Of Bowie’s more than 30 film performances, two in particular stand out for their grace and intensity. In Tony Scott’s 1983 vampire thriller The Hunger, Bowie played John Blaylock, one-half of a supposedly happy, longtime vampire couple. But his mate, Catherine Deneuve’s Miriam, appears to be losing interest in him. And, as it turns out, she has betrayed him: A few centuries back, when she turned him into a vampire, she promised him immortal life—just not immortal youth. In one potent scene, he examines his eyelids in a magnifying mirror, noting their invading crepeyness. And after the couple have made a kill, they take a languorous, sexy shower together, the better to wash off the blood. Bowie’s John asks Miriam, with just a hint of pleading in his voice, “Forever?” When she responds with an absent-minded “What?” he asks her again, “Forever and ever?” though it’s clear he knows that their mutual forever has ended. Afterward, he lies in bed, unable to sleep. He smokes a cigarette in front of a window, bathed in dusky blue light. His face is that of a man who feels mortality closing in and youthful glamor draining away. But beneath it all, you know what he’s really mourning—in the depths of his strange blue eyes, so openly intimate and faraway at once—is the loss of love.
You could call Bowie’s role in The Hunger something of a bookend to the one he played in his acting breakthrough, in Nicolas Roeg’s luminous 1976 science-fiction reverie The Man Who Fell to Earth. As Thomas Jerome Newton, an alien who has come to Earth disguised as a human being, desperate to save his waterless home planet, Bowie radiates an otherworldly coolness—it seems to pour off his body the way we humans, made of regular flesh and blood, give off heat. His scenes with Candy Clark as Mary-Lou, the human woman he almost loves, are deeply touching in their urgency. He’s chilly toward her, even cruel—but the distance he puts between himself and her is also a kind of protection, for both his sake and hers. He knows she can’t accept him as he really is. He also can’t shake off his past life— he longs for it with a piercing single-mindedness.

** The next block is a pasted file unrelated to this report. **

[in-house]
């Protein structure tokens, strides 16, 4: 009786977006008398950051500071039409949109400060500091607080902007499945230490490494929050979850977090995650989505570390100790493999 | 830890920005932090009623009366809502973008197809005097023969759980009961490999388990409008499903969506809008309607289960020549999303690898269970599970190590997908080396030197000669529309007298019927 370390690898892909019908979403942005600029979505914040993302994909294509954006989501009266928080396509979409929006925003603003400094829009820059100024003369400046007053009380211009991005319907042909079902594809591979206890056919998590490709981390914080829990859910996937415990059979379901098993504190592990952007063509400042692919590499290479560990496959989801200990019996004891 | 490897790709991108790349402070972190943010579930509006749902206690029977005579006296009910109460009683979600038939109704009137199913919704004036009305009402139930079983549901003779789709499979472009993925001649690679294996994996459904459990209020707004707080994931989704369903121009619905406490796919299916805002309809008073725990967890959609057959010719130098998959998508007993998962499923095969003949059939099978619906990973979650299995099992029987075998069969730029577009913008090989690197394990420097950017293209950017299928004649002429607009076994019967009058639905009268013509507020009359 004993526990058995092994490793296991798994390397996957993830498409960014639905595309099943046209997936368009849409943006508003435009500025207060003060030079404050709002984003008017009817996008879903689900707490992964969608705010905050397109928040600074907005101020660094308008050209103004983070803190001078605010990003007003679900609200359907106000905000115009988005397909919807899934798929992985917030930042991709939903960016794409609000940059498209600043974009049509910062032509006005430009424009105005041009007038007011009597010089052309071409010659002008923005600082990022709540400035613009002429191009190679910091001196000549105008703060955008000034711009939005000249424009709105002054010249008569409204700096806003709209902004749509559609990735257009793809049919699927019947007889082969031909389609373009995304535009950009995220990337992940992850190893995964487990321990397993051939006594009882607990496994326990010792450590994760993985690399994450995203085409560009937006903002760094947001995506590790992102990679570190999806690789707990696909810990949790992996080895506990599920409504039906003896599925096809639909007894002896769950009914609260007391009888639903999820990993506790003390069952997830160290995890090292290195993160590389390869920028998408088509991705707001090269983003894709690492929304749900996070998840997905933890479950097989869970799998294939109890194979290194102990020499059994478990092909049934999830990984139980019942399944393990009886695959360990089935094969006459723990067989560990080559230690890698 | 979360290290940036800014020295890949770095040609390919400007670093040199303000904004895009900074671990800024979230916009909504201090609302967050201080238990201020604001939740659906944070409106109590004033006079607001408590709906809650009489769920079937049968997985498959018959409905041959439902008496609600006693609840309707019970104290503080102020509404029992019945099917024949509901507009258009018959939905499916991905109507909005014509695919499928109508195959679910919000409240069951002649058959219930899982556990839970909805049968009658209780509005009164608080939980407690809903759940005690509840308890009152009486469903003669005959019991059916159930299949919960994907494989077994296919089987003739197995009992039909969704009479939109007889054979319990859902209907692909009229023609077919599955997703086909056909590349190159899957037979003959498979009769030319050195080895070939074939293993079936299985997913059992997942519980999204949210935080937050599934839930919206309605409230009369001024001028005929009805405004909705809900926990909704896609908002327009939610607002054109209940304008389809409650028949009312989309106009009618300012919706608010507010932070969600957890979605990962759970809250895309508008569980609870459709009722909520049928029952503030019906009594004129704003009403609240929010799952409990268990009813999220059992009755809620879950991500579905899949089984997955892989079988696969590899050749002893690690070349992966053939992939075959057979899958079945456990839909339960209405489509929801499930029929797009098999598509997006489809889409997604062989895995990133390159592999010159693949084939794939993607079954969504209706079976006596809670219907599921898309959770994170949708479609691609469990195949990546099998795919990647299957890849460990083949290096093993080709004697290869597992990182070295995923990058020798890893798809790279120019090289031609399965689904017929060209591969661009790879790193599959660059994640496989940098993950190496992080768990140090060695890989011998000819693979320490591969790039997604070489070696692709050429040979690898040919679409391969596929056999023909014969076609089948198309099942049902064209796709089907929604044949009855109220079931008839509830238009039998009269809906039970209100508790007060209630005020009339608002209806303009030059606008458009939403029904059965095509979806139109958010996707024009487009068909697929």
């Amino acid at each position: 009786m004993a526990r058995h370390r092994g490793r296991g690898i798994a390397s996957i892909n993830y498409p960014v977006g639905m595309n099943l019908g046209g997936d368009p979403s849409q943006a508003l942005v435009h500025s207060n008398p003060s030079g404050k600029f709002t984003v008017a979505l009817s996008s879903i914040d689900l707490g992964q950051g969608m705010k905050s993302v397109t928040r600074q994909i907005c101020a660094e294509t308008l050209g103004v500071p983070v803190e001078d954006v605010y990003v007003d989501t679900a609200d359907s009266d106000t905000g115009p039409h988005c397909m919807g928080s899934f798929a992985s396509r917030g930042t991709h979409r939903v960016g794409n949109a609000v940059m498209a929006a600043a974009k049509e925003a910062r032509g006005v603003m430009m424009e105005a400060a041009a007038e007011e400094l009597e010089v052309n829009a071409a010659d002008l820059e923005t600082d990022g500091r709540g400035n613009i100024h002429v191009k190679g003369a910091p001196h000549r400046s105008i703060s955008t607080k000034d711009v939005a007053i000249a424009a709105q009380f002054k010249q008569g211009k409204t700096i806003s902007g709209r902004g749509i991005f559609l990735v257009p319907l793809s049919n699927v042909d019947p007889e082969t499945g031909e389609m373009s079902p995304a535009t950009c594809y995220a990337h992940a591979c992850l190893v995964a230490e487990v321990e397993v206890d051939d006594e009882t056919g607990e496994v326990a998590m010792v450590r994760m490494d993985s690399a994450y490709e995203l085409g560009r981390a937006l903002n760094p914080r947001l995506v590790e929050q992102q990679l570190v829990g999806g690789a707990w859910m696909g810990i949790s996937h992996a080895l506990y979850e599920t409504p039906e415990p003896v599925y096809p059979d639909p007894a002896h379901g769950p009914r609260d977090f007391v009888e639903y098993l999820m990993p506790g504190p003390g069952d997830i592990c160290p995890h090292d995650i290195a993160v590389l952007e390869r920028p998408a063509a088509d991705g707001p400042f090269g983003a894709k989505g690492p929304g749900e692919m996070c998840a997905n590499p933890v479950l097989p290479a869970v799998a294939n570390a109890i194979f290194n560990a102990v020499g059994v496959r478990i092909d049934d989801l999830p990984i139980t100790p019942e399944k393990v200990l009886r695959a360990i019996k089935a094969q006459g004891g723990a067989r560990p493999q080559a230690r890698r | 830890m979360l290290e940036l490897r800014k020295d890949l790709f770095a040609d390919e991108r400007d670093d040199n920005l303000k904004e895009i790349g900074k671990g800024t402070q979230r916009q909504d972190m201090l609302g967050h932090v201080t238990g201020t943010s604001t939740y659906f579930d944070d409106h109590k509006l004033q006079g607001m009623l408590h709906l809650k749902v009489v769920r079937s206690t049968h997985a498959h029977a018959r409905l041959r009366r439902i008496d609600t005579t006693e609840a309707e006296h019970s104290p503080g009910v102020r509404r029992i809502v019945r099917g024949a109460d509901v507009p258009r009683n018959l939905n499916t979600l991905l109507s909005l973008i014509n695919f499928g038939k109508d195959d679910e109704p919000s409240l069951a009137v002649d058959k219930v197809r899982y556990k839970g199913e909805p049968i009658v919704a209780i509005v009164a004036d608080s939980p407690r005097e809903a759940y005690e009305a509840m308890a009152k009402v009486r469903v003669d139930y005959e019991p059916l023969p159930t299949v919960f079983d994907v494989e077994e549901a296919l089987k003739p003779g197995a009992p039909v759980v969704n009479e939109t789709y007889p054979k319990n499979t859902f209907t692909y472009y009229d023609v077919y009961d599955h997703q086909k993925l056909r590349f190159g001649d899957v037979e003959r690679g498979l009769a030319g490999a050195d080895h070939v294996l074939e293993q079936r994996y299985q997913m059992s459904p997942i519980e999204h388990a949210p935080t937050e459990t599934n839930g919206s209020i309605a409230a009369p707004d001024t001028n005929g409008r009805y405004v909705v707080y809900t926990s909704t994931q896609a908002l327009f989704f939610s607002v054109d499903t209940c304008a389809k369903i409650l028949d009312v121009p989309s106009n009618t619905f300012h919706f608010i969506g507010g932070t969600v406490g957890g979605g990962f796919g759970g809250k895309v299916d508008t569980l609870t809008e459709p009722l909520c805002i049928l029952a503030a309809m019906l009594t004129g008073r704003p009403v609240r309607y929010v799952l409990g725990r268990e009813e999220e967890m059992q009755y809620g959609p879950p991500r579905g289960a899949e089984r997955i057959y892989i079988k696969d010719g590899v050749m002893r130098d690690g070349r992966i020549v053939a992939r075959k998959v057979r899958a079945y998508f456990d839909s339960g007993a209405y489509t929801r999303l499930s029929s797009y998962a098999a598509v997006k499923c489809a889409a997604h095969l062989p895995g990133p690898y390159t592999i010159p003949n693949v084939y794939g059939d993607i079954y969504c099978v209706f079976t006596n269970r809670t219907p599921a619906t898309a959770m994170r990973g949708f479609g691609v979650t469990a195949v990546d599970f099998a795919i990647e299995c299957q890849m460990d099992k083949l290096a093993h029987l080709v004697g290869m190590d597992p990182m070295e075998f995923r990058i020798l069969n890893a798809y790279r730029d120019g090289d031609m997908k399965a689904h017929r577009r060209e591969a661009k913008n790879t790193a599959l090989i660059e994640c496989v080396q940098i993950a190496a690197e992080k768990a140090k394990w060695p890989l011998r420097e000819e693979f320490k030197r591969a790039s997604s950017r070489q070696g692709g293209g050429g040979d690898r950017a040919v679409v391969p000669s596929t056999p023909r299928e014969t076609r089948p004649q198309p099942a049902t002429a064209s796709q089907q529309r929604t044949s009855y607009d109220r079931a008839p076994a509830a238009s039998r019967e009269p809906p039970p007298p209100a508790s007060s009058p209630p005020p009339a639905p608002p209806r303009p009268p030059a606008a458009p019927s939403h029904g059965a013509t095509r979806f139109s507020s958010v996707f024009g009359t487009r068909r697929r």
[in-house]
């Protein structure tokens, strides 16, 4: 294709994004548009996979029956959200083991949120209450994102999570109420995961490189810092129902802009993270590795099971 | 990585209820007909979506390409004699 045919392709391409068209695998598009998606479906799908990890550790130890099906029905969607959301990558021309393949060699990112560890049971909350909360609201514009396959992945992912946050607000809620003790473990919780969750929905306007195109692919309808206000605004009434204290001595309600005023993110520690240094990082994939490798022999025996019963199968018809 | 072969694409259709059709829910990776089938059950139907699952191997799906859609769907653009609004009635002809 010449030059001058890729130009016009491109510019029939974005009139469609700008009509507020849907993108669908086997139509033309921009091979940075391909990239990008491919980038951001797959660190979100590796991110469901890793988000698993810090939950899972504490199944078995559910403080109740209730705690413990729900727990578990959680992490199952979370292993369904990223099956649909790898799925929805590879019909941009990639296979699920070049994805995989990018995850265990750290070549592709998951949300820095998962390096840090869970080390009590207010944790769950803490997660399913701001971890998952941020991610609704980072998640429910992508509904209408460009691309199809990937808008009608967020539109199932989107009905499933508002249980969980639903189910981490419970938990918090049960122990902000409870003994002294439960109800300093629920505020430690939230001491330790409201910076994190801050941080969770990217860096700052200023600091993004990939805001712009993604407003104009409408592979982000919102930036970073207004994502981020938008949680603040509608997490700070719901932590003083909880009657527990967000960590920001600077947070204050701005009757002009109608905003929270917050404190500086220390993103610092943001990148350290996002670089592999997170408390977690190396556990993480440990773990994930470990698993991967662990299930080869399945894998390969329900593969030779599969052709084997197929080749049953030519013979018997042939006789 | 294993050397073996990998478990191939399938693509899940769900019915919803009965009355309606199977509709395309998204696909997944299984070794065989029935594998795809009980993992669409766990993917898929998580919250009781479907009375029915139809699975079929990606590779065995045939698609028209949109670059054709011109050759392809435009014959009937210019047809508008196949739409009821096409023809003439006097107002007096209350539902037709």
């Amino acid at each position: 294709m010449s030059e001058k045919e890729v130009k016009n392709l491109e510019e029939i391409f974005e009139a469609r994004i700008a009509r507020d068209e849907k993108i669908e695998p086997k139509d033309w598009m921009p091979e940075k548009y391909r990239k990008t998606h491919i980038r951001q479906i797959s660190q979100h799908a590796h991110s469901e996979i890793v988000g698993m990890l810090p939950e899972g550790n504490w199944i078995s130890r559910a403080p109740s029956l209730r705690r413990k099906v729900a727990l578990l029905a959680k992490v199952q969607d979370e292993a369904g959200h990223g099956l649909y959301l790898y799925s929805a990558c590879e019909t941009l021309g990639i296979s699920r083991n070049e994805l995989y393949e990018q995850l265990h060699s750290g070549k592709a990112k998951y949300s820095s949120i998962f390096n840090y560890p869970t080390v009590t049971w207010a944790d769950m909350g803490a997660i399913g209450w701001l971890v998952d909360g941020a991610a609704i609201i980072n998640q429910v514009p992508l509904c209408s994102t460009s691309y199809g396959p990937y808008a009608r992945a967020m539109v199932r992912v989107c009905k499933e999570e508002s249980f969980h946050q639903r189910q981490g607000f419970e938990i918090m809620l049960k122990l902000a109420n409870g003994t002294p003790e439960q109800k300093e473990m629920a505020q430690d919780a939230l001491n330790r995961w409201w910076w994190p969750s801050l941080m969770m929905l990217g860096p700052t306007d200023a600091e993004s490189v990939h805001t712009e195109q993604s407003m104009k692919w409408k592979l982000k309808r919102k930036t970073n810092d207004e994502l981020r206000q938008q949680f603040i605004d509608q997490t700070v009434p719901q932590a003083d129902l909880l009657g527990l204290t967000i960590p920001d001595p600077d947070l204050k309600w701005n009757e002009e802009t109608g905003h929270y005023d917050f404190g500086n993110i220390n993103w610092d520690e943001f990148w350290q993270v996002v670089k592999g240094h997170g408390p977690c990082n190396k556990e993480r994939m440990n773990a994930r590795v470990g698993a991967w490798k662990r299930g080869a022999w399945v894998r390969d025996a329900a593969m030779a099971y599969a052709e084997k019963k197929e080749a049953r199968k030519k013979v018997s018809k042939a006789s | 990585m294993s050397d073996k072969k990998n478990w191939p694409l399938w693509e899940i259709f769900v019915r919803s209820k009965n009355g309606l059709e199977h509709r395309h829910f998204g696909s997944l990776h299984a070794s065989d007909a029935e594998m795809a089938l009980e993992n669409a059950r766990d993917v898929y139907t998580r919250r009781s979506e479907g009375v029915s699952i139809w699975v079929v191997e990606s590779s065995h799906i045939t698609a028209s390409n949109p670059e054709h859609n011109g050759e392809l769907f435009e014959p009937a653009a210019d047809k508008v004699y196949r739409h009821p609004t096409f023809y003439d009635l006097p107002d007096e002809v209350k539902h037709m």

It’s in this performance that Bowie’s magnificent eyes—one with a pupil perpetually dilated, caused when a childhood friend landed a punch that hit terribly right—cast their biggest spell. They’re haunting in the number of secrets they reveal, but also in what they hold close. His Thomas is a man who’s not a man at all. Yet by being forced to play one in his strange new landscape, he inches closer to knowing what it means to be human—and the more we watch him, the less alien he seems to us as well. At one point Rip Torn, as the scientist who befriends Thomas (and who believes he’s from England and not some faraway planet), quotes the Royal Air Force motto: Per ardua ad astra, which translates into “Through difficulties, to the stars.” It could be a motto for all of us, but stars, as we know from so much of Bowie’s music, held special power for him. The difficulties are over. He’s on his way now.